I’m Rachel Cusk, and I’m reading from Transit.
One evening the previous summer standing in the long shadows of my kitchen at the old
house I had answered the phone with a feeling of pre-sentiment and had heard Lawrence’s
voice sounding as it had never sounded to me before. Rome he said, when I asked him
where he was and in fact I could hear the noise of the city in the background but my
initial impression which was that Lawrence was in that moment alone and surrounded by
infinite empty distances which he gazed down on in terror and awe remained. He did not
reply to my questions about what he was doing in Rome and so I fell silent and allowed him
to tell me that he was on the brink of ending his marriage in order to be with a woman he
believed he loved. This crisis had been building for a few months he said. But here in Rome
it had burst it’s bounds and become imminent. The woman, Eloise, was with him in the city,
he was there for work and Eloise had accompanied him, but he had come out for a walk alone
in order to think. It was on that walk that he had called me. It’s 38 degrees here, he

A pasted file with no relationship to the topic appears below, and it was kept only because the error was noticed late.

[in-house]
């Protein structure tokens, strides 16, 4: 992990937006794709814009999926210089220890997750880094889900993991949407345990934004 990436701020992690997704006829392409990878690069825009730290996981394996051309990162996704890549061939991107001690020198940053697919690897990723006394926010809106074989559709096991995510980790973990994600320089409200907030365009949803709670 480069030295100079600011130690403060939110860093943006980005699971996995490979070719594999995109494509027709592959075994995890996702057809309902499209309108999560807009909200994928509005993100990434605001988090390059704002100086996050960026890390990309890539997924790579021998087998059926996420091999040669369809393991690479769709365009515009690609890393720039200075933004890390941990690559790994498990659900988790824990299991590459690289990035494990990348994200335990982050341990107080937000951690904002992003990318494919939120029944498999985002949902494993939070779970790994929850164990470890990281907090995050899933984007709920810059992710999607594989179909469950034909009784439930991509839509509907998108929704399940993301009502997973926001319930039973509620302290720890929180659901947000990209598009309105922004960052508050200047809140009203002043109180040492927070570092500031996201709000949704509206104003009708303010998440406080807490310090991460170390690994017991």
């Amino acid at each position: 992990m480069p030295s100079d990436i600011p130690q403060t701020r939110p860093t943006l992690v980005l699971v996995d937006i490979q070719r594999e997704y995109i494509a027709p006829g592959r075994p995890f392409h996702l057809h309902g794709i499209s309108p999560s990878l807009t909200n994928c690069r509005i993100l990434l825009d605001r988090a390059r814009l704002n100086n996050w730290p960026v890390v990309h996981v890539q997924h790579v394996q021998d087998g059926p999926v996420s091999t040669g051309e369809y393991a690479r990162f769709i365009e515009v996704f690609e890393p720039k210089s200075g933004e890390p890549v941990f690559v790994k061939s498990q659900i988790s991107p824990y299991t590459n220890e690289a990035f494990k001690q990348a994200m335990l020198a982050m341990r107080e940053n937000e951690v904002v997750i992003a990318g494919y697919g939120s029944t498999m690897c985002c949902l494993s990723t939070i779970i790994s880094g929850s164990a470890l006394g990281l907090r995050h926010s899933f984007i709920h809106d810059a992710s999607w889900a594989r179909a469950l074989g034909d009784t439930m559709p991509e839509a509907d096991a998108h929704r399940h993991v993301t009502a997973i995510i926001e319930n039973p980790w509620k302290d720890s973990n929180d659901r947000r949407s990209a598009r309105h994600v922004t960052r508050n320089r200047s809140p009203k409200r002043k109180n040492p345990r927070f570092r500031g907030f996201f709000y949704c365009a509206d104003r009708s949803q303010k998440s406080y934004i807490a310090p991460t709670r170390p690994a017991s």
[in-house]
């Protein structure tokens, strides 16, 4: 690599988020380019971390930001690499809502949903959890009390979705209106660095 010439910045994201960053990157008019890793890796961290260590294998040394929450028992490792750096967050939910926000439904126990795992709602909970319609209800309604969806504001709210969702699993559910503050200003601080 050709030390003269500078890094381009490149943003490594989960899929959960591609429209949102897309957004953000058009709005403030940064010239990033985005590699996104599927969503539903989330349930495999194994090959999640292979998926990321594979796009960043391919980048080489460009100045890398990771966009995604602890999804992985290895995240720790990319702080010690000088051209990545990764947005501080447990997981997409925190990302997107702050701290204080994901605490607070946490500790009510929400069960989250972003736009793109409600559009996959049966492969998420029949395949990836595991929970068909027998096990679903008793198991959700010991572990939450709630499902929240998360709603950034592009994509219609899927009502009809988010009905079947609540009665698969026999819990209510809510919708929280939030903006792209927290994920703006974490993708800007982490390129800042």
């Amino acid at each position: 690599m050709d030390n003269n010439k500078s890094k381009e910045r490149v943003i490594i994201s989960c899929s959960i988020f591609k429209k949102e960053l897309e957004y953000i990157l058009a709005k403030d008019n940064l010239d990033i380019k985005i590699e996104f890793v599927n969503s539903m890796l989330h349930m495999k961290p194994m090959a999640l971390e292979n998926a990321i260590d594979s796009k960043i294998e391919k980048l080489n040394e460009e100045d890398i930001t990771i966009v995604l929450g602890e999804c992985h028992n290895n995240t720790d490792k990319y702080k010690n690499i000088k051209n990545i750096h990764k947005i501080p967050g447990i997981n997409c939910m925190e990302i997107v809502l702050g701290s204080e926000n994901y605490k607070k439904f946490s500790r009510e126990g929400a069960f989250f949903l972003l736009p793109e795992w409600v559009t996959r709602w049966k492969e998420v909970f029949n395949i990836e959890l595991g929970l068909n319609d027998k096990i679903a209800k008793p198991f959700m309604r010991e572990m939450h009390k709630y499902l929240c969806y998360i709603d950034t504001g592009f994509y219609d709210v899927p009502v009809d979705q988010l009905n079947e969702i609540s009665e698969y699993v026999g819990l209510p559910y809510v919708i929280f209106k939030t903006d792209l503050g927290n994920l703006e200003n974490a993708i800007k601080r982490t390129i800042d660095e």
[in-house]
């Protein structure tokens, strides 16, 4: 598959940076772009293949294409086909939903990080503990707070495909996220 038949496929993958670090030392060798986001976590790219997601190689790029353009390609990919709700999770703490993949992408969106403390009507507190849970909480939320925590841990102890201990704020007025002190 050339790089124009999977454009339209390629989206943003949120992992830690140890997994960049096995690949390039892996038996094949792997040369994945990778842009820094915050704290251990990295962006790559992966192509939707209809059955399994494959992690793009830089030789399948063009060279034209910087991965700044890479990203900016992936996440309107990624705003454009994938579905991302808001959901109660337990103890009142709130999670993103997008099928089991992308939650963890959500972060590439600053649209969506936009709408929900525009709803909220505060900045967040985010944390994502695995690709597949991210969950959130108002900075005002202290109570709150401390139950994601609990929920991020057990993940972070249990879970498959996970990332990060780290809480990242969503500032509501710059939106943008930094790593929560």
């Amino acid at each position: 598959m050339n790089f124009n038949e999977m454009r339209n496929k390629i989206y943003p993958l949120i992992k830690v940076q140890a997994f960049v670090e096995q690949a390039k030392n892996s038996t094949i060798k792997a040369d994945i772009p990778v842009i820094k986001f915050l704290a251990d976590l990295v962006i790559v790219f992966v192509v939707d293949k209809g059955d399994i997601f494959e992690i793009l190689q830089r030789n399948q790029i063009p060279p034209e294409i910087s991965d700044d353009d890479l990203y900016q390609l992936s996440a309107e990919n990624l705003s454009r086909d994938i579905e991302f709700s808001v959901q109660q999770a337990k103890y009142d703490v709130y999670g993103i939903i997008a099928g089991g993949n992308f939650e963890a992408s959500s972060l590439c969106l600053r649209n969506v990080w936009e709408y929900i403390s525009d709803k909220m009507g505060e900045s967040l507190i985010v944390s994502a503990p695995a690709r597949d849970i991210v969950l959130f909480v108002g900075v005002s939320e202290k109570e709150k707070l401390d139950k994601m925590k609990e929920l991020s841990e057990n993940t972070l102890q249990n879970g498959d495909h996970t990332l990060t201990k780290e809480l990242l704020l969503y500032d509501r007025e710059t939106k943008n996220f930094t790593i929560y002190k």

said. Everything feels completely unreal. I’ve just walked past a woman lying in the
street unconscious covered in mud. I don’t know where I am. The sun has gone down but
for some reason it isn’t getting dark. The light feels like it’s coming from nowhere.
It’s like time has stopped, he said, which I supposed was a way of saying that he could
no longer identify or even imagine a future. It’s alright I said. I don’t know if it is
or not, he said. There on the phone he began to talk to me about a book he was reading
on Carl Jung. My whole life has been a fake he said. I said there was no reason to believe
that that perception wasn’t fake too. This is about freedom, he said. Freedom, I said,
is a home you leave once and can never go back to. God Lawrence said, God I don’t know
what to do. But it was obvious he had already made up his mind.